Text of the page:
Mardi Gras Week Hits Acadiana
This weekend, celebrations start early, end late and go well into the week for Mardi Gras! Everything from parades to their afterparties are featured here, so you’ll know where to go before you start your night. This week is all about runs, floats, live music and, of course, poor boys. Whether you’re into catching throws or chickens, we’ve got you covered.
2/21: Lent Stress Test 2020: Olde Tyme Grocery brings back the Lent Stress Tent this year, and with it, an insanely good deal on shrimp poor boys. Stop by Olde Tyme before hitting the parades to help them prepare their krewe for the upcoming week and Lenten season with $8 whole shrimp-poboys. You can pick up your poor boy starting at 8 a.m. and through the parade times at 10 p.m.
2/21: Friday Night at Le Festival de Mardi Gras: A night of free music awaits revelers this weekend with performances at Cajun Field! Keith Frank, DJs and more will take the stage starting at 6 p.m. These performances coincide with the fair, and rides open at 5 p.m. Please leave ice chests and outside drinks at home.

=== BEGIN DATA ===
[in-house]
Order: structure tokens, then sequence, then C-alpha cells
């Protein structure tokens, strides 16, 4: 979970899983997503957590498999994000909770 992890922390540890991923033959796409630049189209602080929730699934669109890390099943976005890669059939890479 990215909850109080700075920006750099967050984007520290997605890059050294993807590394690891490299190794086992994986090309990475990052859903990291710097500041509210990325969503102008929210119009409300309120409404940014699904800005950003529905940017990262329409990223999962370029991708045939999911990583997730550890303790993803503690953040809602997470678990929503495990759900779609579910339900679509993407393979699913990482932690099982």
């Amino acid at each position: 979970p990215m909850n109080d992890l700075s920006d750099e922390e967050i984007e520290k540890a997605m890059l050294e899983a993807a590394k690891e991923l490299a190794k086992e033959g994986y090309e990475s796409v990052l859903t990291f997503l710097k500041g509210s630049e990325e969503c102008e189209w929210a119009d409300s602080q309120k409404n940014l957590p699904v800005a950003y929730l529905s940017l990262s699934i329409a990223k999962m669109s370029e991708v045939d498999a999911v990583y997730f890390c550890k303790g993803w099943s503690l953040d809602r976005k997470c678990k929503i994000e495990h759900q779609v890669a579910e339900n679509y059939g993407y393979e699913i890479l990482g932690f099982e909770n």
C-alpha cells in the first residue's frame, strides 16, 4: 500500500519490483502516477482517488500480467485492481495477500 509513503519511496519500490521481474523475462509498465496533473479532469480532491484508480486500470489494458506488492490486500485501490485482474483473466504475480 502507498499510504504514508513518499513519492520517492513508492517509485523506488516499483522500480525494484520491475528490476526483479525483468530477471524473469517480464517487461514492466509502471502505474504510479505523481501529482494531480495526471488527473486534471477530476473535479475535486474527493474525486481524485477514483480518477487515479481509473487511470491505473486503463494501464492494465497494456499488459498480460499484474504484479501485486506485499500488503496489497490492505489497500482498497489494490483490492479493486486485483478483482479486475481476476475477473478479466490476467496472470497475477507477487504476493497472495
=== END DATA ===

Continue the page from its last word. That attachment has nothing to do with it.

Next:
2/24 Parade of the Day — Krewe de Bonaparte: For almost 50 years, the Krewe de Bonaparte has made its way through Lafayette. The 4-mile long tradition will start rolling at the corner of Simcoe, Surrey and Jefferson streets at 6:30 p.m. and end the night at the Cajundome. The Krewe de Bonaparte was first established in 1972 to encourage young Lafayette residents to participate in Mardi Gras, and has remained one of the most well-known and well-attended parades ever since.
2/24: Lundi Gras at the Holiday Lounge: Kyle Huval and the Dixie Club Ramblers will precede the Daiquiri Queens for the annual Lundi Gras party at the historic Holiday Lounge! Located in Mamou, the Holiday is something of a hidden, electric gem that is a bit of a time capsule. The cash only bar requests that you leave big bills and outside drinks at home. The Holiday will open at 7p.m. and cover is $10.
2/25: Parade of the Day — Eunice Courir de Mardi Gras: The annual Faquetaigue of Eunice, so bizarre and colorful that the “New York Times” covered it, is not the more modern float-and-costume parade. The country Mardi Gras entails a full costume made from scraps of clothing, a mask, and an affinity for drinking while chasing a chicken at 8 a.m. Registration is $20, and potential runners can register at the Lundi Gras pre-party at the Holiday Lounge in Mamou the night before or upon arrival in full costume Tuesday morning.